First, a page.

Cocktails produce inner glow

June 1, 2002
There's nothing like a cold drink in hand to take one's mind off weighty subjects like optoelectronics.
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There's nothing like a cold drink in hand to take one's mind off weighty subjects like optoelectronics. Watching the sunset from the back porch with a tumblerful of refreshment can calm even the most harried researcherbut that feeling of escape might just disappear as twilight fades, thanks to an invention by Carl VanderSchuit, founder of Litecubes (San Diego, CA). His glow-in-the-dark "ice cubes," which light with a tap, each contain a light-emitting diode (LED)some using the latest gallium nitride technology.

A professional photographer, VanderSchuit often worked with the transparent acrylic ice cubes used to beautify photographs of cola, whiskey, and other beverages. One Halloween, while making holiday decorations, he imagined light emanating from inside a glass. Thus was born the glowing ice cube, although it took 15 months to come up with the right way to turn it on and off, according to David Warren, chief of research and development for Litecubes. The sealed device, which runs for 12 hours of continuous use on a lithium battery, at first seemed to require a complicated switch, but the final design works simply by jostling the battery against or away from an electrical contact. The cube contains a nontoxic gel that freezes to cool a drink like the real thing.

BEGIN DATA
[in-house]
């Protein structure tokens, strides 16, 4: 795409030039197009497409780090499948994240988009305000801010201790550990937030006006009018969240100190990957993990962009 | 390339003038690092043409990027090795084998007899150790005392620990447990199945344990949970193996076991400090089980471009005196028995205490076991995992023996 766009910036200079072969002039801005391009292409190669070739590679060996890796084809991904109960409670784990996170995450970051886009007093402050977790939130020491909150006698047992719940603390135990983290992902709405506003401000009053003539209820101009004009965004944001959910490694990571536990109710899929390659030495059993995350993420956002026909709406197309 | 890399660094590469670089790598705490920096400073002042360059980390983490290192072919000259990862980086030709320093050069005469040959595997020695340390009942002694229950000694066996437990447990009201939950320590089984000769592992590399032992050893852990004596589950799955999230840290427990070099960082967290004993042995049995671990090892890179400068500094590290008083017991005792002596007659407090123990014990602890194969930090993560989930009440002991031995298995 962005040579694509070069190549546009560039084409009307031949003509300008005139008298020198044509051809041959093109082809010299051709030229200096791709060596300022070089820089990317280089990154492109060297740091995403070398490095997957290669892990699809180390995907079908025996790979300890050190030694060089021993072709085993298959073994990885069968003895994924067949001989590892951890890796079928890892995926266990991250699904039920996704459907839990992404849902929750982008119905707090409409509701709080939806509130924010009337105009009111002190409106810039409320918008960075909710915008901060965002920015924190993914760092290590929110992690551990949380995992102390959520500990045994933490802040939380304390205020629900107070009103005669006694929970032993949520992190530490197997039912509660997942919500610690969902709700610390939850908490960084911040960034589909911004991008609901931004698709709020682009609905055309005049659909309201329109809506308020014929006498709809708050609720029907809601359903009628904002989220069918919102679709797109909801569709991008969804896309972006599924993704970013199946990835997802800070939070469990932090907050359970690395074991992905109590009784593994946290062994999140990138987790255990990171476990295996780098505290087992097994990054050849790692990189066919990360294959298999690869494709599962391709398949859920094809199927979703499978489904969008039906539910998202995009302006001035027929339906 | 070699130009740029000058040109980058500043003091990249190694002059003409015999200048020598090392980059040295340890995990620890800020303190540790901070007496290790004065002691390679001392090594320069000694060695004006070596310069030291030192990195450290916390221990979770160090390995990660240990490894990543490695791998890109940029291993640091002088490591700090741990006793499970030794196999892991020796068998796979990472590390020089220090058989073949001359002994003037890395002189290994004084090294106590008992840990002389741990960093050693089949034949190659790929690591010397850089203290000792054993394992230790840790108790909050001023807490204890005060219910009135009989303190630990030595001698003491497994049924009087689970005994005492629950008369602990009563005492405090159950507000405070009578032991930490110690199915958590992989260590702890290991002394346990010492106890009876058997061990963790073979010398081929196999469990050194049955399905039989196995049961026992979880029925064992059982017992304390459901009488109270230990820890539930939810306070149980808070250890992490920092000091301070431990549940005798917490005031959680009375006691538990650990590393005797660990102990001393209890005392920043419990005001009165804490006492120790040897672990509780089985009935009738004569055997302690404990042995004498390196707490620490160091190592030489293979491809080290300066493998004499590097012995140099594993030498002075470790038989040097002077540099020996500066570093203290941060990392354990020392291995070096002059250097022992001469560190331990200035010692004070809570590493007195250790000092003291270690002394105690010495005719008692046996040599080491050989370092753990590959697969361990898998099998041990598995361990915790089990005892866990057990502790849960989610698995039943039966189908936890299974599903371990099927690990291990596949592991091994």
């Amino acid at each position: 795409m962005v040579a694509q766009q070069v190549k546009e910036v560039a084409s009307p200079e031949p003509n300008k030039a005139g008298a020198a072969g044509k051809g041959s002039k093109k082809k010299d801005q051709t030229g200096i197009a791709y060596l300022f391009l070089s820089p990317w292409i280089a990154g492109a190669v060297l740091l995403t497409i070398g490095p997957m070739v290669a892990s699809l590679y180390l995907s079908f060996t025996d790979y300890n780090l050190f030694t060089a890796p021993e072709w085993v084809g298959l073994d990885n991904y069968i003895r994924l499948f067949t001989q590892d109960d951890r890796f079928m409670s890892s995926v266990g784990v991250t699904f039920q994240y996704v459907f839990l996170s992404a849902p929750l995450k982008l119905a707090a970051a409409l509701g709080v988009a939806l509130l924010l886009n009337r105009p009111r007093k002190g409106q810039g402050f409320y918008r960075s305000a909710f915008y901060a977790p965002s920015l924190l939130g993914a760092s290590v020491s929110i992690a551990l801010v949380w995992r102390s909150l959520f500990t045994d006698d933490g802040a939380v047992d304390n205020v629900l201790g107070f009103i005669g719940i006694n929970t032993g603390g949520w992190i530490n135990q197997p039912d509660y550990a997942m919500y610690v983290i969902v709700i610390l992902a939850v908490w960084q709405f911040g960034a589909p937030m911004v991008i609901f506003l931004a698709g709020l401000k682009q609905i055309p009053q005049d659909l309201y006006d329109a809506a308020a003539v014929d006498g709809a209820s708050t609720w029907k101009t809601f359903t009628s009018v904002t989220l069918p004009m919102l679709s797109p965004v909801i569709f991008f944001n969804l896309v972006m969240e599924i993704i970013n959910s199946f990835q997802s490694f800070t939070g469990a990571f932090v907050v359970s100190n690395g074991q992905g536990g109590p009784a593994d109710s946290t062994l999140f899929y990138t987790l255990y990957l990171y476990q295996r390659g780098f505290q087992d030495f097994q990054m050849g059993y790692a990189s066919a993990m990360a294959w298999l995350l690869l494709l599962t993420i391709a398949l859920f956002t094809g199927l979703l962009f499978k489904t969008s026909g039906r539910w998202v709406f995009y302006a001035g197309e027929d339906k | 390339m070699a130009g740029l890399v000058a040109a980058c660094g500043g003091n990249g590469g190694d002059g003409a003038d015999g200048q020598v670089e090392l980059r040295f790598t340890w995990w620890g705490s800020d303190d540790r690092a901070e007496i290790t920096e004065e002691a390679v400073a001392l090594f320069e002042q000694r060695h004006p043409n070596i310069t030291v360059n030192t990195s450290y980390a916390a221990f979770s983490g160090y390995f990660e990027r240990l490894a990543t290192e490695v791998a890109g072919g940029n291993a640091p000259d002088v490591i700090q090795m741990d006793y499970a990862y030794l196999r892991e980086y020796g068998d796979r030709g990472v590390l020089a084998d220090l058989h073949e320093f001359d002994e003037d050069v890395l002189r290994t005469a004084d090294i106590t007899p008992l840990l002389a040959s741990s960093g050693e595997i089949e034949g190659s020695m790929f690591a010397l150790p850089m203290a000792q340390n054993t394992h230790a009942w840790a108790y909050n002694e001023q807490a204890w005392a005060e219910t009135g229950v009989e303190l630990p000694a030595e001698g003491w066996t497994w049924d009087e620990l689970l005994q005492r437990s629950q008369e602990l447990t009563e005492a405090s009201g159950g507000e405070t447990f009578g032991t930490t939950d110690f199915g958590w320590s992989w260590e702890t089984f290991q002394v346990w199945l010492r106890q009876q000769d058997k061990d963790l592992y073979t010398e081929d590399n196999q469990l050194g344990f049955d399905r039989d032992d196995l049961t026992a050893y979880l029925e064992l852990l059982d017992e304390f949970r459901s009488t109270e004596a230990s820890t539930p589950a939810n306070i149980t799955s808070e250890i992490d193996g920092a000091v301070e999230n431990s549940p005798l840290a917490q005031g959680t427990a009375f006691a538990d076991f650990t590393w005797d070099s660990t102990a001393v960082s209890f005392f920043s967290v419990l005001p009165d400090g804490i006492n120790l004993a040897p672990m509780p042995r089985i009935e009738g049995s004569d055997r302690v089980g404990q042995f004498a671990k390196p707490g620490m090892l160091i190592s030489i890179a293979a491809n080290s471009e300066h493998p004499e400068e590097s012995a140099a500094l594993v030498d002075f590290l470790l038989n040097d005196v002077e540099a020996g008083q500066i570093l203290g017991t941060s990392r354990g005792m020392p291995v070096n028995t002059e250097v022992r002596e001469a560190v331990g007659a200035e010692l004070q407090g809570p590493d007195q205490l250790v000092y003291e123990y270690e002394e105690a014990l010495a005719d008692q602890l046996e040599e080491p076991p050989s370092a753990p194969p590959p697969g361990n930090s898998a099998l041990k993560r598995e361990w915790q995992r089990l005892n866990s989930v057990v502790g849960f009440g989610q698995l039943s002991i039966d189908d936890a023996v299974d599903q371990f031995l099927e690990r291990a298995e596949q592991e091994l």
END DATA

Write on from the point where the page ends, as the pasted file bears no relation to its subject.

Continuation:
Augmenting the lineup of yellow, orange, green (shown here), and red are the new blue- and white-emitting cubes. But one oft-requested color is missing, says VanderSchuit, and that is purple. Because the hue is a combination of colors from each end of the visible spectrumblue and redno single-color LED produces purple. VanderSchuit is undeterred, however, seeking perhaps a blue LED in combination with a red phosphora task that should be of no concern to anyone holding a purple drink, even an optoelectronics researcher.

About the Author

John Wallace | Senior Technical Editor (1998-2022)

John Wallace was with Laser Focus World for nearly 25 years, retiring in late June 2022. He obtained a bachelor's degree in mechanical engineering and physics at Rutgers University and a master's in optical engineering at the University of Rochester. Before becoming an editor, John worked as an engineer at RCA, Exxon, Eastman Kodak, and GCA Corporation.

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